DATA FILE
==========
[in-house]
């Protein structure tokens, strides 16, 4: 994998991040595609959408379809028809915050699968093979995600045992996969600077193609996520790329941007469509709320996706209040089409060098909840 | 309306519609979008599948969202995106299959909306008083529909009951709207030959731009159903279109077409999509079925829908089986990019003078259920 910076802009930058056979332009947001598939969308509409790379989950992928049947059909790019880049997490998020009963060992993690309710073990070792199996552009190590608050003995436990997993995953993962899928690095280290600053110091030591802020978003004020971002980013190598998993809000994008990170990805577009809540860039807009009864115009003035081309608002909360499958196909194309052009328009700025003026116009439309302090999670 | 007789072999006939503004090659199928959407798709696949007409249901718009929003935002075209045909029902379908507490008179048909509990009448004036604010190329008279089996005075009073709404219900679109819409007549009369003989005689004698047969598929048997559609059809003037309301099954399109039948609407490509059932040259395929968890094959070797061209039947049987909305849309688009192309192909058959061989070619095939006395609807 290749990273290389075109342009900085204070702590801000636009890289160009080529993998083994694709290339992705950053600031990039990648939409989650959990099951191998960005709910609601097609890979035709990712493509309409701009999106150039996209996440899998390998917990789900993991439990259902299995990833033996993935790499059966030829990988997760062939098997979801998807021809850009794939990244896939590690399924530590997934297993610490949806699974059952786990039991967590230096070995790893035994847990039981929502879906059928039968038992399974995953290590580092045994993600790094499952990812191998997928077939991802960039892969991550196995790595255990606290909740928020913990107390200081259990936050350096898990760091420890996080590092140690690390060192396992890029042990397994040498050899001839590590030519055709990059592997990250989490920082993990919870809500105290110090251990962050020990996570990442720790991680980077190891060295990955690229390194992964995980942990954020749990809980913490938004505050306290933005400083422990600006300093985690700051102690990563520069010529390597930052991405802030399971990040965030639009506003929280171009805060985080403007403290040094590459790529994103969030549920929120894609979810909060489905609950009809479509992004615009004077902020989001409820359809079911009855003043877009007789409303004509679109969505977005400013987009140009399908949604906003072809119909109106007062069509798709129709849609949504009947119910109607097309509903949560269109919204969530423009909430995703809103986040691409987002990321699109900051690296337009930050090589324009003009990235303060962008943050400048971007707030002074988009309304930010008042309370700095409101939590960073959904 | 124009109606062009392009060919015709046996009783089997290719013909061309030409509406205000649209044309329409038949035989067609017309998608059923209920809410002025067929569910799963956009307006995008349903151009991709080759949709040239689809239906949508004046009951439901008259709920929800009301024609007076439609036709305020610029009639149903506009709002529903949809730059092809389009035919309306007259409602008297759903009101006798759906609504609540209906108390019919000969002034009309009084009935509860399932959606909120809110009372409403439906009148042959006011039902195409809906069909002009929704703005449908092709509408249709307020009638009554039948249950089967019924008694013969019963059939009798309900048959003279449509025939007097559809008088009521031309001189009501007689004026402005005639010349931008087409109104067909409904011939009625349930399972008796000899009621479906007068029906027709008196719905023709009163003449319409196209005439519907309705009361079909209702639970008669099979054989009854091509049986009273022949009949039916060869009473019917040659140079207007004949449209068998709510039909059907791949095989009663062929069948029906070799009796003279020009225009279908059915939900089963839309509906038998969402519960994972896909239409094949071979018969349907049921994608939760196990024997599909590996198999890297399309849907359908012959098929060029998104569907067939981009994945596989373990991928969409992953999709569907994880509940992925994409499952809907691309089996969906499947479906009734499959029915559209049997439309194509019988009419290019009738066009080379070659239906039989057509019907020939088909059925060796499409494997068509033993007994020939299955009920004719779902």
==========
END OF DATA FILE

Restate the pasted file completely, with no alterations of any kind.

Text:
[in-house]
């Protein structure tokens, strides 16, 4: 994998991040595609959408379809028809915050699968093979995600045992996969600077193609996520790329941007469509709320996706209040089409060098909840 | 309306519609979008599948969202995106299959909306008083529909009951709207030959731009159903279109077409999509079925829908089986990019003078259920 910076802009930058056979332009947001598939969308509409790379989950992928049947059909790019880049997490998020009963060992993690309710073990070792199996552009190590608050003995436990997993995953993962899928690095280290600053110091030591802020978003004020971002980013190598998993809000994008990170990805577009809540860039807009009864115009003035081309608002909360499958196909194309052009328009700025003026116009439309302090999670 | 007789072999006939503004090659199928959407798709696949007409249901718009929003935002075209045909029902379908507490008179048909509990009448004036604010190329008279089996005075009073709404219900679109819409007549009369003989005689004698047969598929048997559609059809003037309301099954399109039948609407490509059932040259395929968890094959070797061209039947049987909305849309688009192309192909058959061989070619095939006395609807 290749990273290389075109342009900085204070702590801000636009890289160009080529993998083994694709290339992705950053600031990039990648939409989650959990099951191998960005709910609601097609890979035709990712493509309409701009999106150039996209996440899998390998917990789900993991439990259902299995990833033996993935790499059966030829990988997760062939098997979801998807021809850009794939990244896939590690399924530590997934297993610490949806699974059952786990039991967590230096070995790893035994847990039981929502879906059928039968038992399974995953290590580092045994993600790094499952990812191998997928077939991802960039892969991550196995790595255990606290909740928020913990107390200081259990936050350096898990760091420890996080590092140690690390060192396992890029042990397994040498050899001839590590030519055709990059592997990250989490920082993990919870809500105290110090251990962050020990996570990442720790991680980077190891060295990955690229390194992964995980942990954020749990809980913490938004505050306290933005400083422990600006300093985690700051102690990563520069010529390597930052991405802030399971990040965030639009506003929280171009805060985080403007403290040094590459790529994103969030549920929120894609979810909060489905609950009809479509992004615009004077902020989001409820359809079911009855003043877009007789409303004509679109969505977005400013987009140009399908949604906003072809119909109106007062069509798709129709849609949504009947119910109607097309509903949560269109919204969530423009909430995703809103986040691409987002990321699109900051690296337009930050090589324009003009990235303060962008943050400048971007707030002074988009309304930010008042309370700095409101939590960073959904 | 124009109606062009392009060919015709046996009783089997290719013909061309030409509406205000649209044309329409038949035989067609017309998608059923209920809410002025067929569910799963956009307006995008349903151009991709080759949709040239689809239906949508004046009951439901008259709920929800009301024609007076439609036709305020610029009639149903506009709002529903949809730059092809389009035919309306007259409602008297759903009101006798759906609504609540209906108390019919000969002034009309009084009935509860399932959606909120809110009372409403439906009148042959006011039902195409809906069909002009929704703005449908092709509408249709307020009638009554039948249950089967019924008694013969019963059939009798309900048959003279449509025939007097559809008088009521031309001189009501007689004026402005005639010349931008087409109104067909409904011939009625349930399972008796000899009621479906007068029906027709008196719905023709009163003449319409196209005439519907309705009361079909209702639970008669099979054989009854091509049986009273022949009949039916060869009473019917040659140079207007004949449209068998709510039909059907791949095989009663062929069948029906070799009796003279020009225009279908059915939900089963839309509906038998969402519960994972896909239409094949071979018969349907049921994608939760196990024997599909590996198999890297399309849907359908012959098929060029998104569907067939981009994945596989373990991928969409992953999709569907994880509940992925994409499952809907691309089996969906499947479906009734499959029915559209049997439309194509019988009419290019009738066009080379070659239906039989057509019907020939088909059925060796499409494997068509033993007994020939299955009920004719779902």